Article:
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Why run Microsoft SQL Server on Linux?

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For decades, Microsoft SQL Server has been key to how many organizations effectively manage and access data. As technology has evolved, however, there is a growing need to achieve high performance computing with demanding workloads. The speed and performance possible on Linux systems presents an ideal platform for Microsoft SQL Server.

SQL (usually pronounced "sequel") stands for Structured Query Language, a programming language used for storing and processing data within a relational database. Microsoft SQL Server was developed specifically for Microsoft Windows and first launched in 1993. It is the world’s leading relational database management system thanks to its ease of administration, common security and authorization settings, and centralized tooling. Popular versions of SQL Server include SQL Server 2017 (mssql-server-2017) and SQL Server 2019 (mssql-server-2019).

It is used for structured data, meaning that the different elements of the data have a defined model for what their properties are and how they relate to each other. This approach to data models allows for both complexity and clarity in how the data is managed, which is why SQL databases are still the preferred implementation for many organizations today. There are several editions of SQL Server, including Enterprise, Standard, Web, Developer, and Express.

SQL Server supports extensions to the SQL language, known as Transact SQL (T-SQL). The sqlcmd command line facilitates T-SQL statements, procedures and files. Most databases are managed through separate configuration tools, so some other tooling or application layer is required to access and manage the data. However, T-SQL extensions can access SQL Server-specific features and even administer the database itself. Microsoft's approach allows both applications and servers to be managed with the same tools (mssql-tools) and simplifies remote administration. Additionally, common authorization and access controls can be applied, which can make it easier to define and manage security for the database.

There are fundamental differences in how Windows Server and Linux operating systems manage storage, define filesystems, and manage users and operations. There are also different administrative approaches between Linux environments and Windows environments, with Linux focusing more on direct interaction with configuration and service settings and offering robust command-line operations and functions for administrators. Windows, on the other hand, has typically focused on the graphical user interface and more user-friendly workflows.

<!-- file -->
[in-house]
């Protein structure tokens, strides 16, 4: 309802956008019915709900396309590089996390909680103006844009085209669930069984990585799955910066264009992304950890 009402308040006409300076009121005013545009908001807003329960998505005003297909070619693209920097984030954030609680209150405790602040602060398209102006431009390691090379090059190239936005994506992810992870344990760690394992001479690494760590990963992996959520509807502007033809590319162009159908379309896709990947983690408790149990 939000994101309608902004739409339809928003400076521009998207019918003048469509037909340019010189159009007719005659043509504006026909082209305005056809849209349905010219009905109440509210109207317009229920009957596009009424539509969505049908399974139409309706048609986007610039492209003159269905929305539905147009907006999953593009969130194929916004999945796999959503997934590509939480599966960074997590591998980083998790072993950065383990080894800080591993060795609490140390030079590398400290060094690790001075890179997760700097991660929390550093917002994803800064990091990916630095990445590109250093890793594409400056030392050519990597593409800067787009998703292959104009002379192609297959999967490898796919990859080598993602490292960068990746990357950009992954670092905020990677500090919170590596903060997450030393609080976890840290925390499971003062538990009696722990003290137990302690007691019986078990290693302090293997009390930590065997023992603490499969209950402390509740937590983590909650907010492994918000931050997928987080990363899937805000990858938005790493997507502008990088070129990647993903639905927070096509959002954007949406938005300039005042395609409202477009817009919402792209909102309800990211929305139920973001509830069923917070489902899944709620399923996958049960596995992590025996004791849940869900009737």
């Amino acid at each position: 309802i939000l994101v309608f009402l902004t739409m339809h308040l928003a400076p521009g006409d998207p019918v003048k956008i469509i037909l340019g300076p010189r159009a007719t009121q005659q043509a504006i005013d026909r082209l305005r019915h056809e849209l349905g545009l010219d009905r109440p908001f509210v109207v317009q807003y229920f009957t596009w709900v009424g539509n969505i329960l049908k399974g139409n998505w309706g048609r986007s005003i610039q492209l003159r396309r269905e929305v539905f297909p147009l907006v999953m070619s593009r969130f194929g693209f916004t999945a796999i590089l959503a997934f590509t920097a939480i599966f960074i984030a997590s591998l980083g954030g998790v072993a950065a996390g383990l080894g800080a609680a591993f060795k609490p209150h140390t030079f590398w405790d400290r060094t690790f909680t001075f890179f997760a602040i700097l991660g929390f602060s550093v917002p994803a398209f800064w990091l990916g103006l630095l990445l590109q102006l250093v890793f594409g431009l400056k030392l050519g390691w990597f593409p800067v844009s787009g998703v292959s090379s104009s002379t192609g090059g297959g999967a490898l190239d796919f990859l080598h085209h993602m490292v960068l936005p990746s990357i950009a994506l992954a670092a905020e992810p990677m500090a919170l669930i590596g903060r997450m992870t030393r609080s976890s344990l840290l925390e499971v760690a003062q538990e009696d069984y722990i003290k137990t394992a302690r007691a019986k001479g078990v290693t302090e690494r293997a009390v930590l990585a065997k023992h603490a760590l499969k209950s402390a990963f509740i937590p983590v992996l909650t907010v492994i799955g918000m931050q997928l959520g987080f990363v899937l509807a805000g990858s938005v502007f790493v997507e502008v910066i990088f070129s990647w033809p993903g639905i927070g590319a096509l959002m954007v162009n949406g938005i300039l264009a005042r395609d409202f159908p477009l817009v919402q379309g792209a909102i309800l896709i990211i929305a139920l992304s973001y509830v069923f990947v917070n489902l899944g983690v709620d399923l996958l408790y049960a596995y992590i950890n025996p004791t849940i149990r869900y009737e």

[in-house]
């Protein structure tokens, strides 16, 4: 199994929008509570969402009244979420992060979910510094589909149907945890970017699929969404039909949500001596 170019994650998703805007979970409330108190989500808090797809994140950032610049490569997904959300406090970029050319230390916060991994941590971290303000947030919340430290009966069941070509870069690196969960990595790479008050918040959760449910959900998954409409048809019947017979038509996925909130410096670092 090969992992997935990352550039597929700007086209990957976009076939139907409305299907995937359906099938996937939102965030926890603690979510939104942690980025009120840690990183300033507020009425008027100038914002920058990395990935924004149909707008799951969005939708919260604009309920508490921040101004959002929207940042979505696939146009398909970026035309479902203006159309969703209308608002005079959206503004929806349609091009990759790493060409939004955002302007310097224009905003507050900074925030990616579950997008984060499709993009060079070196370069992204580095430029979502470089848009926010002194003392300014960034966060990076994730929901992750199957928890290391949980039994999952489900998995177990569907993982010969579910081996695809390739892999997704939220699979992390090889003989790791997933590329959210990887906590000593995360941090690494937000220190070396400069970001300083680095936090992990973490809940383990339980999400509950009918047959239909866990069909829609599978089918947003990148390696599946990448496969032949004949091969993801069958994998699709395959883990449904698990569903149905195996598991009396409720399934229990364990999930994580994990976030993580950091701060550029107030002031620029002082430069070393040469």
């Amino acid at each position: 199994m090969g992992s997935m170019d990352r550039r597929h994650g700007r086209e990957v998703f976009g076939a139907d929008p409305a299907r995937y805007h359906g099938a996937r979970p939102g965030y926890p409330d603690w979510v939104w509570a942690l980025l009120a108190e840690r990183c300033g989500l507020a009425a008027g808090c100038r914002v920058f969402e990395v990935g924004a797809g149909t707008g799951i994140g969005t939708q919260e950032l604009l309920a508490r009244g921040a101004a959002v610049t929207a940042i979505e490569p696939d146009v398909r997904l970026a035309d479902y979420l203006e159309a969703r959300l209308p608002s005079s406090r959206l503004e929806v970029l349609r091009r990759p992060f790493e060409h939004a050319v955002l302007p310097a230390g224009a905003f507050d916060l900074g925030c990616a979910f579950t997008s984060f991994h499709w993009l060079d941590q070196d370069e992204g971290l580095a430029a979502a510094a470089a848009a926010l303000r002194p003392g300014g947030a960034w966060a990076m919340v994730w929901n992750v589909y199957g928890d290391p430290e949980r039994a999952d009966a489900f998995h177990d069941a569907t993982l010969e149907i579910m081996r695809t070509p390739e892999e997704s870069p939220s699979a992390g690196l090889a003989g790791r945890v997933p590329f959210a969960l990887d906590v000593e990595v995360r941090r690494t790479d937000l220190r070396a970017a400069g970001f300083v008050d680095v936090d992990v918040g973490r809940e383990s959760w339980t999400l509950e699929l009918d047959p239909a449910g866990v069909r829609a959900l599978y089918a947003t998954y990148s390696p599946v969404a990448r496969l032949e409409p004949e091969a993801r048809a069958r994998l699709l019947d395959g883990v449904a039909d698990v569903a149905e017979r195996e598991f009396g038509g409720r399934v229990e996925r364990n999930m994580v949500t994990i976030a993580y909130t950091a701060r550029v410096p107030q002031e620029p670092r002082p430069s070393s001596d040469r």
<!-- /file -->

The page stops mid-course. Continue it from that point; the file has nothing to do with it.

Most organizations tend to favor either a Windows or a Linux environment. However, within the past decade, the overall tech landscape has been shifting, with an increasing need to achieve high performance with demanding workloads as well as a better user experience and rich feature sets. This led to a new focus for running SQL Server on Linux.

Linux systems are both multitasking and multiuser, which allows for multiple operations to be run by multiple users simultaneously. Windows approaches this differently, by switching between multiple threads in fractions of a second. As data workloads increase both in volume and complexity, this approach to task management begins to affect performance.

Learn about what the versatility of Linux, the scalability and reliability of cloud services, and the power of SQL Server databases can do to help enterprises keep up in a data-driven economy.

In 2016, Microsoft rearchitected SQL Server, working to compartmentalize most of the core OS-specific dependencies and allowing multiplatform support (they called this approach a platform abstraction layer). The project was more than just porting MS SQL Server to Linux; it would require compatibility between MS SQL Server Linux and Windows deployments –– the same release and update cycles, and the same performance, quality, security, and scalability.

As a result, MS SQL Server is supported on Red Hat Enterprise Linux, SUSE Enterprise Linux, and Ubuntu, along with Docker containers (and Red Hat OpenShift), AWS, Kubernetes, and as a specialized virtual machine on Azure.

Microsoft SQL Server is not the only SQL database available for Linux systems. PostgreSQL and MySQL are both open source relational databases which launched in the mid-1990s, and new projects are still being developed, with major initiatives like MariaDB launching in 2009. All of these open source projects are available with Red Hat Enterprise Linux.

Red Hat Enterprise Linux offers a cost-effective, efficient, and scalable foundation for Microsoft SQL Server with core benefits to support your entire environment.